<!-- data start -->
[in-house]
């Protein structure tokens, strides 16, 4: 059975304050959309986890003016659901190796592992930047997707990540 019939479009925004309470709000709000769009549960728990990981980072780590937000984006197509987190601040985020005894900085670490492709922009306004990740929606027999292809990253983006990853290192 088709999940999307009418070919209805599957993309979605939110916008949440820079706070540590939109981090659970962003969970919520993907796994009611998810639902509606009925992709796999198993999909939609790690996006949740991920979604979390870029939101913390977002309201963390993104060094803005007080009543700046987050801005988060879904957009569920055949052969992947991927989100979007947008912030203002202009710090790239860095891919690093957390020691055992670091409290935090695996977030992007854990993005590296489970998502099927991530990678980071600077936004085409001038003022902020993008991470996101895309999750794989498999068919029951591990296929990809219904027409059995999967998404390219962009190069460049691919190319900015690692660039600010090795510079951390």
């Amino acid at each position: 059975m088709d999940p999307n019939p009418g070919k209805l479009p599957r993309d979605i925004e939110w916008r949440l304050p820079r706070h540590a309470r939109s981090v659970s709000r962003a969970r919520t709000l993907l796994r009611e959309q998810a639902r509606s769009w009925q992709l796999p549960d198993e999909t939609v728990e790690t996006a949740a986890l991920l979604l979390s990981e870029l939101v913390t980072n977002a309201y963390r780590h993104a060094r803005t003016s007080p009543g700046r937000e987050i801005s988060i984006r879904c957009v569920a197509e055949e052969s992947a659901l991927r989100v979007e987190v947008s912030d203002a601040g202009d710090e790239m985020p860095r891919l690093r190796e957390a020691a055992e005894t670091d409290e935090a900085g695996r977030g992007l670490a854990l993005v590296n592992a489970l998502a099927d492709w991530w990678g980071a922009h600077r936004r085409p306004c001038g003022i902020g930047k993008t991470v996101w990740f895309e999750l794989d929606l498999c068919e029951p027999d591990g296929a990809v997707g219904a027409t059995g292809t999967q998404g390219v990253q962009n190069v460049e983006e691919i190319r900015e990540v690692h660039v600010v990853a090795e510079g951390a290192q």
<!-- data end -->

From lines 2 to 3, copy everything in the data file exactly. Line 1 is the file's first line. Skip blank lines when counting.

């Protein structure tokens, strides 16, 4: 059975304050959309986890003016659901190796592992930047997707990540 019939479009925004309470709000709000769009549960728990990981980072780590937000984006197509987190601040985020005894900085670490492709922009306004990740929606027999292809990253983006990853290192 088709999940999307009418070919209805599957993309979605939110916008949440820079706070540590939109981090659970962003969970919520993907796994009611998810639902509606009925992709796999198993999909939609790690996006949740991920979604979390870029939101913390977002309201963390993104060094803005007080009543700046987050801005988060879904957009569920055949052969992947991927989100979007947008912030203002202009710090790239860095891919690093957390020691055992670091409290935090695996977030992007854990993005590296489970998502099927991530990678980071600077936004085409001038003022902020993008991470996101895309999750794989498999068919029951591990296929990809219904027409059995999967998404390219962009190069460049691919190319900015690692660039600010090795510079951390």
């Amino acid at each position: 059975m088709d999940p999307n019939p009418g070919k209805l479009p599957r993309d979605i925004e939110w916008r949440l304050p820079r706070h540590a309470r939109s981090v659970s709000r962003a969970r919520t709000l993907l796994r009611e959309q998810a639902r509606s769009w009925q992709l796999p549960d198993e999909t939609v728990e790690t996006a949740a986890l991920l979604l979390s990981e870029l939101v913390t980072n977002a309201y963390r780590h993104a060094r803005t003016s007080p009543g700046r937000e987050i801005s988060i984006r879904c957009v569920a197509e055949e052969s992947a659901l991927r989100v979007e987190v947008s912030d203002a601040g202009d710090e790239m985020p860095r891919l690093r190796e957390a020691a055992e005894t670091d409290e935090a900085g695996r977030g992007l670490a854990l993005v590296n592992a489970l998502a099927d492709w991530w990678g980071a922009h600077r936004r085409p306004c001038g003022i902020g930047k993008t991470v996101w990740f895309e999750l794989d929606l498999c068919e029951p027999d591990g296929a990809v997707g219904a027409t059995g292809t999967q998404g390219v990253q962009n190069v460049e983006e691919i190319r900015e990540v690692h660039v600010v990853a090795e510079g951390a290192q």